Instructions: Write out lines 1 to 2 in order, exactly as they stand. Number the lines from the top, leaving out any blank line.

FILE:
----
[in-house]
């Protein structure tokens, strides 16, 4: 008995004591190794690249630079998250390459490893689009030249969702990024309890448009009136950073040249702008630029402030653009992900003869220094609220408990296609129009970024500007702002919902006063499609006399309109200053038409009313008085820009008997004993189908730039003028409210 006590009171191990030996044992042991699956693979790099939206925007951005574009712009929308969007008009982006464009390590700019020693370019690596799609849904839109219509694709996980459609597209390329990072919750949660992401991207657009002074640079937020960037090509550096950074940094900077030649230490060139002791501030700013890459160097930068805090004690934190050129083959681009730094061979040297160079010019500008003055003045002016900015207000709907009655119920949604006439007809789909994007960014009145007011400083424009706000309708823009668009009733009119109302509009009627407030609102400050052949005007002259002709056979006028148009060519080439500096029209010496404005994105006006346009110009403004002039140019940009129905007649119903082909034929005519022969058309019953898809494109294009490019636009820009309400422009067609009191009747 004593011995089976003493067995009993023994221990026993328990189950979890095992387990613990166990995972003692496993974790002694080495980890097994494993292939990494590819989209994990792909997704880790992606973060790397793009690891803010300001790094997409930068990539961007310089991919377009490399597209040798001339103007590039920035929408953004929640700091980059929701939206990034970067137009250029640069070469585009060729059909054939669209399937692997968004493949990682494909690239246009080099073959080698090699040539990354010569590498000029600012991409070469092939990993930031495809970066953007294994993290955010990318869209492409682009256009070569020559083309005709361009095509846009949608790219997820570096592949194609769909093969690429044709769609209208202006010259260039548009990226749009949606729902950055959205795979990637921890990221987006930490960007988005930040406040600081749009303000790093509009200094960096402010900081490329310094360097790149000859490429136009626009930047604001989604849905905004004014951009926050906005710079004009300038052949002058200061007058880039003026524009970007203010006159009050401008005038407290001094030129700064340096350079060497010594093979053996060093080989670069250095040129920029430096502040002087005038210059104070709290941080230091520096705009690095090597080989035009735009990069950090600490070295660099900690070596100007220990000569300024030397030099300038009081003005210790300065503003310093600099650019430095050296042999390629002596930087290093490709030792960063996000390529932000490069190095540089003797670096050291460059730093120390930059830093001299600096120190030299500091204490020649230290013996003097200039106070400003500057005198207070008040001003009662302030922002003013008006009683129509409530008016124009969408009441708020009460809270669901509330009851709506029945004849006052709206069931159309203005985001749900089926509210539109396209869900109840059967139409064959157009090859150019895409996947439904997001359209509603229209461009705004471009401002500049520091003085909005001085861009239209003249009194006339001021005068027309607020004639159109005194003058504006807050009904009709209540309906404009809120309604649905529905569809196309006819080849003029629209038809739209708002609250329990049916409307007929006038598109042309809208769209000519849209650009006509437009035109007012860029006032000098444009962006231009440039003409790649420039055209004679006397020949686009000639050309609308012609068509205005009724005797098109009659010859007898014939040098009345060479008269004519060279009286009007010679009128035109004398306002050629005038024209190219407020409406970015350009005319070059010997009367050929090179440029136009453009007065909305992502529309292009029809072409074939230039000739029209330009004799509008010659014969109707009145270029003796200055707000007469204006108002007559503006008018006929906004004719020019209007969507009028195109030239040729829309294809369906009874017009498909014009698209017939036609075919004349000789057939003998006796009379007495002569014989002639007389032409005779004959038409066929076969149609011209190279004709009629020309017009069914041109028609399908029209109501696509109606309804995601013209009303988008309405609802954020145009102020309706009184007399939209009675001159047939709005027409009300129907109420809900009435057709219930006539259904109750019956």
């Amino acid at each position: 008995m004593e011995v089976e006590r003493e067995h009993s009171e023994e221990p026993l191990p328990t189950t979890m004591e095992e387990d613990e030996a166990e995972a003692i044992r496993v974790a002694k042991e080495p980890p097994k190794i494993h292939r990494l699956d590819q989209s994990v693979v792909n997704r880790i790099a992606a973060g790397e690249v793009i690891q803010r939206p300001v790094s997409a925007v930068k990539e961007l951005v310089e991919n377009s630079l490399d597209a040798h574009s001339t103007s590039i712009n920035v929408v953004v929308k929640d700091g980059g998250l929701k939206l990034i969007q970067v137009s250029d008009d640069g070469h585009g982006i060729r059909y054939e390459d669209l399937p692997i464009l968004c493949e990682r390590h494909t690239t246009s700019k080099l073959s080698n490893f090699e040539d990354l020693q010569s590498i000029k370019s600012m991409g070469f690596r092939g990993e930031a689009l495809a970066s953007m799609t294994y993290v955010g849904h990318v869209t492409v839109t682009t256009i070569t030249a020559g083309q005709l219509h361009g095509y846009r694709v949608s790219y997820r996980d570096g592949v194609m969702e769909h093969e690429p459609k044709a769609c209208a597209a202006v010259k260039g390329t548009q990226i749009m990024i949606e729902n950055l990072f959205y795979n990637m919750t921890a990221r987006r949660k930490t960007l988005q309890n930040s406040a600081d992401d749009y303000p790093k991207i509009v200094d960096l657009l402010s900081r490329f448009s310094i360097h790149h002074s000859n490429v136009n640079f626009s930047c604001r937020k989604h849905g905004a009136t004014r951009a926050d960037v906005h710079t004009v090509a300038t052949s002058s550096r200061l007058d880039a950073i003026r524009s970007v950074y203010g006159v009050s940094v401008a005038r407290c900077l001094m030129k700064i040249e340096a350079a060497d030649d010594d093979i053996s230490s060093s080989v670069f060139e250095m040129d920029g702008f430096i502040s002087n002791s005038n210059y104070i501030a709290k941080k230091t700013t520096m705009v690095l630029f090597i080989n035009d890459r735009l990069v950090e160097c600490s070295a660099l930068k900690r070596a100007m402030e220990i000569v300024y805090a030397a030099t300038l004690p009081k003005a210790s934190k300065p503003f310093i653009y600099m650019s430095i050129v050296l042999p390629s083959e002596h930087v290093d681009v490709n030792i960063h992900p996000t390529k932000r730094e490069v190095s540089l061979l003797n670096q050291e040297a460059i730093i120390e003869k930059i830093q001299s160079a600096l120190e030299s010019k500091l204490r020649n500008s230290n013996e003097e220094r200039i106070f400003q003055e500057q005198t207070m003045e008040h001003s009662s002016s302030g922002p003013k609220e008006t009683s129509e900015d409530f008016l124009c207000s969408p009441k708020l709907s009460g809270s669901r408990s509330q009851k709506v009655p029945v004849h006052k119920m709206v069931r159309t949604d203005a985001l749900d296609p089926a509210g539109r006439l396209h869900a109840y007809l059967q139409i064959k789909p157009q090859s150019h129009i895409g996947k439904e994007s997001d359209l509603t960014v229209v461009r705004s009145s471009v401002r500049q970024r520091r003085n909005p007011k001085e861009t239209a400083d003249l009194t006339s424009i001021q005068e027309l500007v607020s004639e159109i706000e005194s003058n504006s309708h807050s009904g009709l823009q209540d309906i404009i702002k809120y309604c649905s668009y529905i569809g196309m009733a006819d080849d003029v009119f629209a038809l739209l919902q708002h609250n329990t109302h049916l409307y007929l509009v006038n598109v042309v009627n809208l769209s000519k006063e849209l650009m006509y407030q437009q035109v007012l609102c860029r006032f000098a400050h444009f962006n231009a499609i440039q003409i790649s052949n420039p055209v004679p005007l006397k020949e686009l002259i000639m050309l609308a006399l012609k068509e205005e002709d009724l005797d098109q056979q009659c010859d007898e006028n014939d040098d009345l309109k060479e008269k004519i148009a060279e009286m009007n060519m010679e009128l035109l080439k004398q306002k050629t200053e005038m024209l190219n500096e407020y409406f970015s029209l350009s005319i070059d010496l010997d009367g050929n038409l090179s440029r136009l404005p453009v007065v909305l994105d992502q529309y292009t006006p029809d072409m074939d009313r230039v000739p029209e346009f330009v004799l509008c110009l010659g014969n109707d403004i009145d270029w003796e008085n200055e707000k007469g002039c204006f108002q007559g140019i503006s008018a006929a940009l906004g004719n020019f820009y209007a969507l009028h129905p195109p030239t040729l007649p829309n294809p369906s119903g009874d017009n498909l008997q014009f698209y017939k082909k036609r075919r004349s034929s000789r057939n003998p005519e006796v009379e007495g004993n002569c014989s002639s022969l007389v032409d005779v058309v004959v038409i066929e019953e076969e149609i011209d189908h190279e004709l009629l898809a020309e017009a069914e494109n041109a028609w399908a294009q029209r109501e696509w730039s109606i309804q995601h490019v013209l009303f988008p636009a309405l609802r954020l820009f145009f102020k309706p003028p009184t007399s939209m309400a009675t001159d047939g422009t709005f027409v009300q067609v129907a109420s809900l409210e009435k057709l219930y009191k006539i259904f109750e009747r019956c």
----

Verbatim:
[in-house]
């Protein structure tokens, strides 16, 4: 008995004591190794690249630079998250390459490893689009030249969702990024309890448009009136950073040249702008630029402030653009992900003869220094609220408990296609129009970024500007702002919902006063499609006399309109200053038409009313008085820009008997004993189908730039003028409210 006590009171191990030996044992042991699956693979790099939206925007951005574009712009929308969007008009982006464009390590700019020693370019690596799609849904839109219509694709996980459609597209390329990072919750949660992401991207657009002074640079937020960037090509550096950074940094900077030649230490060139002791501030700013890459160097930068805090004690934190050129083959681009730094061979040297160079010019500008003055003045002016900015207000709907009655119920949604006439007809789909994007960014009145007011400083424009706000309708823009668009009733009119109302509009009627407030609102400050052949005007002259002709056979006028148009060519080439500096029209010496404005994105006006346009110009403004002039140019940009129905007649119903082909034929005519022969058309019953898809494109294009490019636009820009309400422009067609009191009747 004593011995089976003493067995009993023994221990026993328990189950979890095992387990613990166990995972003692496993974790002694080495980890097994494993292939990494590819989209994990792909997704880790992606973060790397793009690891803010300001790094997409930068990539961007310089991919377009490399597209040798001339103007590039920035929408953004929640700091980059929701939206990034970067137009250029640069070469585009060729059909054939669209399937692997968004493949990682494909690239246009080099073959080698090699040539990354010569590498000029600012991409070469092939990993930031495809970066953007294994993290955010990318869209492409682009256009070569020559083309005709361009095509846009949608790219997820570096592949194609769909093969690429044709769609209208202006010259260039548009990226749009949606729902950055959205795979990637921890990221987006930490960007988005930040406040600081749009303000790093509009200094960096402010900081490329310094360097790149000859490429136009626009930047604001989604849905905004004014951009926050906005710079004009300038052949002058200061007058880039003026524009970007203010006159009050401008005038407290001094030129700064340096350079060497010594093979053996060093080989670069250095040129920029430096502040002087005038210059104070709290941080230091520096705009690095090597080989035009735009990069950090600490070295660099900690070596100007220990000569300024030397030099300038009081003005210790300065503003310093600099650019430095050296042999390629002596930087290093490709030792960063996000390529932000490069190095540089003797670096050291460059730093120390930059830093001299600096120190030299500091204490020649230290013996003097200039106070400003500057005198207070008040001003009662302030922002003013008006009683129509409530008016124009969408009441708020009460809270669901509330009851709506029945004849006052709206069931159309203005985001749900089926509210539109396209869900109840059967139409064959157009090859150019895409996947439904997001359209509603229209461009705004471009401002500049520091003085909005001085861009239209003249009194006339001021005068027309607020004639159109005194003058504006807050009904009709209540309906404009809120309604649905529905569809196309006819080849003029629209038809739209708002609250329990049916409307007929006038598109042309809208769209000519849209650009006509437009035109007012860029006032000098444009962006231009440039003409790649420039055209004679006397020949686009000639050309609308012609068509205005009724005797098109009659010859007898014939040098009345060479008269004519060279009286009007010679009128035109004398306002050629005038024209190219407020409406970015350009005319070059010997009367050929090179440029136009453009007065909305992502529309292009029809072409074939230039000739029209330009004799509008010659014969109707009145270029003796200055707000007469204006108002007559503006008018006929906004004719020019209007969507009028195109030239040729829309294809369906009874017009498909014009698209017939036609075919004349000789057939003998006796009379007495002569014989002639007389032409005779004959038409066929076969149609011209190279004709009629020309017009069914041109028609399908029209109501696509109606309804995601013209009303988008309405609802954020145009102020309706009184007399939209009675001159047939709005027409009300129907109420809900009435057709219930006539259904109750019956």